Ocean safety is an important lesson for all Australians, but for those who live a long distance from the beach it's a tough one to learn.
When Andrew Henry stops for petrol on a remote outback highway, he's used to locals wondering what he's doing.
"It's a question we get asked a lot," he says.
That's because he's usually ferrying a team of Surf Life Savers, kitted out in the familiar red and yellow.
This trip they're headed to Amata, a small Indigenous community in the remote Anangu Pitjantjatjara Yankunytjatjara (APY) lands, in far northwestern South Australia.
It's about as far away from a beach as you can get in Australia.
The team is part of the 'beach to bush' program, developed after studies showed people who live a long way from the beach were more at risk of dying in waterways.
"Generally we find most people go to the beach at some point in their life, and we want to make sure people are ready and understand the dangers when they do that, be that next week, next year or in 10 years' time," Mr Henry says.
A report published by Royal Life Saving looked at 13 years of data on drowning deaths collected by the Australian Bureau of Statistics and found the drowning death rate was 1.7 times higher for those in rural and regional communities, compared to their urban counterparts.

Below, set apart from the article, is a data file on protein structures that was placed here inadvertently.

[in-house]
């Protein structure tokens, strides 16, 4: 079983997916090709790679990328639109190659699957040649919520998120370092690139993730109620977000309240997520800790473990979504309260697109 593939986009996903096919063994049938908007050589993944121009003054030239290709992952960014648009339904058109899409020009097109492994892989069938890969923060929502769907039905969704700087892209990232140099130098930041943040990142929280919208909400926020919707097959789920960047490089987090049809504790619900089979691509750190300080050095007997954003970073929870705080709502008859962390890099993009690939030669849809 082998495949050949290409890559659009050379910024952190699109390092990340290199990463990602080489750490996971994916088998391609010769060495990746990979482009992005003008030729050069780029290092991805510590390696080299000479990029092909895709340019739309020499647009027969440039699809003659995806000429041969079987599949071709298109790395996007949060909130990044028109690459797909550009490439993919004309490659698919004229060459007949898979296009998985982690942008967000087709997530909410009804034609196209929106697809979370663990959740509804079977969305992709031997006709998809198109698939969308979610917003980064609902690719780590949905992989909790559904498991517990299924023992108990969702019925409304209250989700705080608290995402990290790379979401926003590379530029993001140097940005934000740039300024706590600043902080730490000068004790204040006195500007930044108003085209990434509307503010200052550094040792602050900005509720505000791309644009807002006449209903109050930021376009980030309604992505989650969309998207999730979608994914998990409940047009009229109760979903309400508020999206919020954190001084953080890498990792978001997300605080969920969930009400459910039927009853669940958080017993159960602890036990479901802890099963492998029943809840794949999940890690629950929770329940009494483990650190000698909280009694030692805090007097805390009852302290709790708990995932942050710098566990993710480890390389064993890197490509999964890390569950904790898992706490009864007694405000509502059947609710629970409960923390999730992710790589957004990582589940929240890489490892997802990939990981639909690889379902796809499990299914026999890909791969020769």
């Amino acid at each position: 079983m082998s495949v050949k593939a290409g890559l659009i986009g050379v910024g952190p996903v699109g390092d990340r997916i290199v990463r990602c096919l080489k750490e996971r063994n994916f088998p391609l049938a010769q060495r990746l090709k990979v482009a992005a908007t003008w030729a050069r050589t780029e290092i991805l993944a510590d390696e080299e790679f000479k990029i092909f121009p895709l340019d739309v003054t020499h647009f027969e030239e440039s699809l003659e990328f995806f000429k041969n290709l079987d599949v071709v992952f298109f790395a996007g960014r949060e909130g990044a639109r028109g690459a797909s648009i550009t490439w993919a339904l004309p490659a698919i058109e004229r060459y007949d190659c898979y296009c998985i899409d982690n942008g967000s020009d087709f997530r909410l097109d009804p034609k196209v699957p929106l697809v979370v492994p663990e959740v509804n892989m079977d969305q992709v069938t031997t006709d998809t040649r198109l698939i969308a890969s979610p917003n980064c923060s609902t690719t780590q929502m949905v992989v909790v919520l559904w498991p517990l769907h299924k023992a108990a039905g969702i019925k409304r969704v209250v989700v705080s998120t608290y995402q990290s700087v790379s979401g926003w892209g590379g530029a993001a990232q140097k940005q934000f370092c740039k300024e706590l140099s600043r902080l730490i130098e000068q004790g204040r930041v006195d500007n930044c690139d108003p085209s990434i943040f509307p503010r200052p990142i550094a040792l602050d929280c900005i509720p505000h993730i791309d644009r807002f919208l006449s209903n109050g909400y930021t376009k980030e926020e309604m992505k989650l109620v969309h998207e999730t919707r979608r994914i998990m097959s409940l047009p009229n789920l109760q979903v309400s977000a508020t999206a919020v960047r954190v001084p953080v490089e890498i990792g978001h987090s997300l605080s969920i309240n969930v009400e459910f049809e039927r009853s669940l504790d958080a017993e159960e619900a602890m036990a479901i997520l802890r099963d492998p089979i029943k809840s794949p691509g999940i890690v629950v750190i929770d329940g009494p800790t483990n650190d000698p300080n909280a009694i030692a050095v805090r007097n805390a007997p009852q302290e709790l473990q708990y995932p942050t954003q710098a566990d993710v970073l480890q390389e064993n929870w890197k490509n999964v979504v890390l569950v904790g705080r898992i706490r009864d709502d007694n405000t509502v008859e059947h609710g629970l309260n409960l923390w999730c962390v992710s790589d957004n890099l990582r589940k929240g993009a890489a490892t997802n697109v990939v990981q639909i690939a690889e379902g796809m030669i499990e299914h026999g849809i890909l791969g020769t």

With its desert climate, where summer temperatures regularly climb above 40 degrees, Mr Henry says the visit to Amata has multiple purposes.
"There are dangers with all sorts of waterways, and we are not only about the beach, we are about all waterways," he says.
"There are also currents in pools and rock holes."
Ken Hamilton is the manager of the pool at Amata where the training takes place.
He says water safety awareness could be improved in the community.
"At the moment it isn't good,” he says. “I'm the only qualified person [currently in the community], so that's why it's really great that Surf Life Saving are here, to help train up some of the locals."
That could soon change.
As the Surf Life Saving SA team arrives in Amata, four young women come out to meet them.
Jasmine, Maria, Sarah and Roshanna are keen to learn new skills.
"We're doing the lifeguard training… keeping the children safe in the pool," says Jasmine.
Like most people in Amata, Jasmine speaks English as a second language.
She sees lifeguard training as a community service, but also a pathway to employment in a town where there are very few jobs.
"It gives locals an opportunity to get a qualification which could lead to employment in Amata," Mr Hamilton says.
"It's also a real benefit for the community as well, because the more locals we can get trained, the longer hours we can open the pool for.
"It's pretty well a win-win situation for everyone."
And one that could ultimately save lives.
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